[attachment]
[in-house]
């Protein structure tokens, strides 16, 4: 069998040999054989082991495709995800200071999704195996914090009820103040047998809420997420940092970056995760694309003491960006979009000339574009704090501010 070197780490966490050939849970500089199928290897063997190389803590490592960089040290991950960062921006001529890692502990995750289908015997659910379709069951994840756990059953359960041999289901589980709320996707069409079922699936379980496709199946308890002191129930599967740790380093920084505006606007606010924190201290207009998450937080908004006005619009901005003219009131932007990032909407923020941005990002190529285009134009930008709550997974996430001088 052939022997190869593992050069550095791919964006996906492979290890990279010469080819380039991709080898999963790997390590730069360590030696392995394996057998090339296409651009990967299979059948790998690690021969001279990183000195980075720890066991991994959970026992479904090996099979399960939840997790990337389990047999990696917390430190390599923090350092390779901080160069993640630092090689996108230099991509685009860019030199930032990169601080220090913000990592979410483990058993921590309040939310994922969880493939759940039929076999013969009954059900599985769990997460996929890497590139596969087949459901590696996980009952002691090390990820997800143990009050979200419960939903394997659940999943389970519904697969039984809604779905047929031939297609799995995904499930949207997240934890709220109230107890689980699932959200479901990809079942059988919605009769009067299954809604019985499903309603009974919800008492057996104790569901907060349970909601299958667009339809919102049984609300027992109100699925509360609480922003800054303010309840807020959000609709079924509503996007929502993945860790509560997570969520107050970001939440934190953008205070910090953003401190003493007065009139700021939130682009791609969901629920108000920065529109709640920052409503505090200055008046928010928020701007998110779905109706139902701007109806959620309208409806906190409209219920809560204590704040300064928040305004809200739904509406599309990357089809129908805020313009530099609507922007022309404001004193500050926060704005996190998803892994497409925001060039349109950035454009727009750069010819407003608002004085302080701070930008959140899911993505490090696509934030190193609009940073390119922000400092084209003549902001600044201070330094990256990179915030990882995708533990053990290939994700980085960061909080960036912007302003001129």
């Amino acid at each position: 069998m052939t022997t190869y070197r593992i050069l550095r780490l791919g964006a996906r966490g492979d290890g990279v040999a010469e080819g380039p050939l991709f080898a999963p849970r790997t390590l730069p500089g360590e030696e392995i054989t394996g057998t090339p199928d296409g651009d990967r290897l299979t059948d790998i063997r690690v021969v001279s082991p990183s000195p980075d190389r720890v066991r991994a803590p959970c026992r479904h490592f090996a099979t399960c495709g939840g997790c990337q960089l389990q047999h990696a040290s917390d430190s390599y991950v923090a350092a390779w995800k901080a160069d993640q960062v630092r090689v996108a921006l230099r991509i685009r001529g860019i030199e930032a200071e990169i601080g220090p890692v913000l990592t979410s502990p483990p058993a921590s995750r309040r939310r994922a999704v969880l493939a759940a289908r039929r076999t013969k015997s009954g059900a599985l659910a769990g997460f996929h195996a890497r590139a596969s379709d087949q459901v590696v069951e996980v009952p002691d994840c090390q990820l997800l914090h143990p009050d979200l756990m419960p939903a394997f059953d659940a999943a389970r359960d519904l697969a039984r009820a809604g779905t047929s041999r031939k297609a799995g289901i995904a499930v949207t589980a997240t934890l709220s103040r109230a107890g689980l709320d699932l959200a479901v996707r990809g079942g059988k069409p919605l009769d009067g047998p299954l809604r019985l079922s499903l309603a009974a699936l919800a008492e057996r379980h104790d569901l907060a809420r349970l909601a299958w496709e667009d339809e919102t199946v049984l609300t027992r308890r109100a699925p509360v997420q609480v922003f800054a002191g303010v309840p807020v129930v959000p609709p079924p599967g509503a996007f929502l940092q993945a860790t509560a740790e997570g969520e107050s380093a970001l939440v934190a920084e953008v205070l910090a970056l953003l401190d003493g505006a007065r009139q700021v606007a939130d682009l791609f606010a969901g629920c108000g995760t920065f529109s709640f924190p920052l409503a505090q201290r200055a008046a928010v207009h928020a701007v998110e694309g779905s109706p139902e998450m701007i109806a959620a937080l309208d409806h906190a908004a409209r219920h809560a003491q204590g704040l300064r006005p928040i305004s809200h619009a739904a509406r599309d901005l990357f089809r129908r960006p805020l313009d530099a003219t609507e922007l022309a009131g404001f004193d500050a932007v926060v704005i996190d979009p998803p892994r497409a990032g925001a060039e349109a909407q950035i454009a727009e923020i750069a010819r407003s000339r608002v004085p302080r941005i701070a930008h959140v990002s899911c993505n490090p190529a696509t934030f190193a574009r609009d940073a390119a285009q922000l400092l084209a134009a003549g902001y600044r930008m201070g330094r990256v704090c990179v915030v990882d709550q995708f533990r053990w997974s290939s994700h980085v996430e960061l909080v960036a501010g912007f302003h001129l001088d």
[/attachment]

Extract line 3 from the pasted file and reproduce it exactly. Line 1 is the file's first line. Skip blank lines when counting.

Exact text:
């Amino acid at each position: 069998m052939t022997t190869y070197r593992i050069l550095r780490l791919g964006a996906r966490g492979d290890g990279v040999a010469e080819g380039p050939l991709f080898a999963p849970r790997t390590l730069p500089g360590e030696e392995i054989t394996g057998t090339p199928d296409g651009d990967r290897l299979t059948d790998i063997r690690v021969v001279s082991p990183s000195p980075d190389r720890v066991r991994a803590p959970c026992r479904h490592f090996a099979t399960c495709g939840g997790c990337q960089l389990q047999h990696a040290s917390d430190s390599y991950v923090a350092a390779w995800k901080a160069d993640q960062v630092r090689v996108a921006l230099r991509i685009r001529g860019i030199e930032a200071e990169i601080g220090p890692v913000l990592t979410s502990p483990p058993a921590s995750r309040r939310r994922a999704v969880l493939a759940a289908r039929r076999t013969k015997s009954g059900a599985l659910a769990g997460f996929h195996a890497r590139a596969s379709d087949q459901v590696v069951e996980v009952p002691d994840c090390q990820l997800l914090h143990p009050d979200l756990m419960p939903a394997f059953d659940a999943a389970r359960d519904l697969a039984r009820a809604g779905t047929s041999r031939k297609a799995g289901i995904a499930v949207t589980a997240t934890l709220s103040r109230a107890g689980l709320d699932l959200a479901v996707r990809g079942g059988k069409p919605l009769d009067g047998p299954l809604r019985l079922s499903l309603a009974a699936l919800a008492e057996r379980h104790d569901l907060a809420r349970l909601a299958w496709e667009d339809e919102t199946v049984l609300t027992r308890r109100a699925p509360v997420q609480v922003f800054a002191g303010v309840p807020v129930v959000p609709p079924p599967g509503a996007f929502l940092q993945a860790t509560a740790e997570g969520e107050s380093a970001l939440v934190a920084e953008v205070l910090a970056l953003l401190d003493g505006a007065r009139q700021v606007a939130d682009l791609f606010a969901g629920c108000g995760t920065f529109s709640f924190p920052l409503a505090q201290r200055a008046a928010v207009h928020a701007v998110e694309g779905s109706p139902e998450m701007i109806a959620a937080l309208d409806h906190a908004a409209r219920h809560a003491q204590g704040l300064r006005p928040i305004s809200h619009a739904a509406r599309d901005l990357f089809r129908r960006p805020l313009d530099a003219t609507e922007l022309a009131g404001f004193d500050a932007v926060v704005i996190d979009p998803p892994r497409a990032g925001a060039e349109a909407q950035i454009a727009e923020i750069a010819r407003s000339r608002v004085p302080r941005i701070a930008h959140v990002s899911c993505n490090p190529a696509t934030f190193a574009r609009d940073a390119a285009q922000l400092l084209a134009a003549g902001y600044r930008m201070g330094r990256v704090c990179v915030v990882d709550q995708f533990r053990w997974s290939s994700h980085v996430e960061l909080v960036a501010g912007f302003h001129l001088d």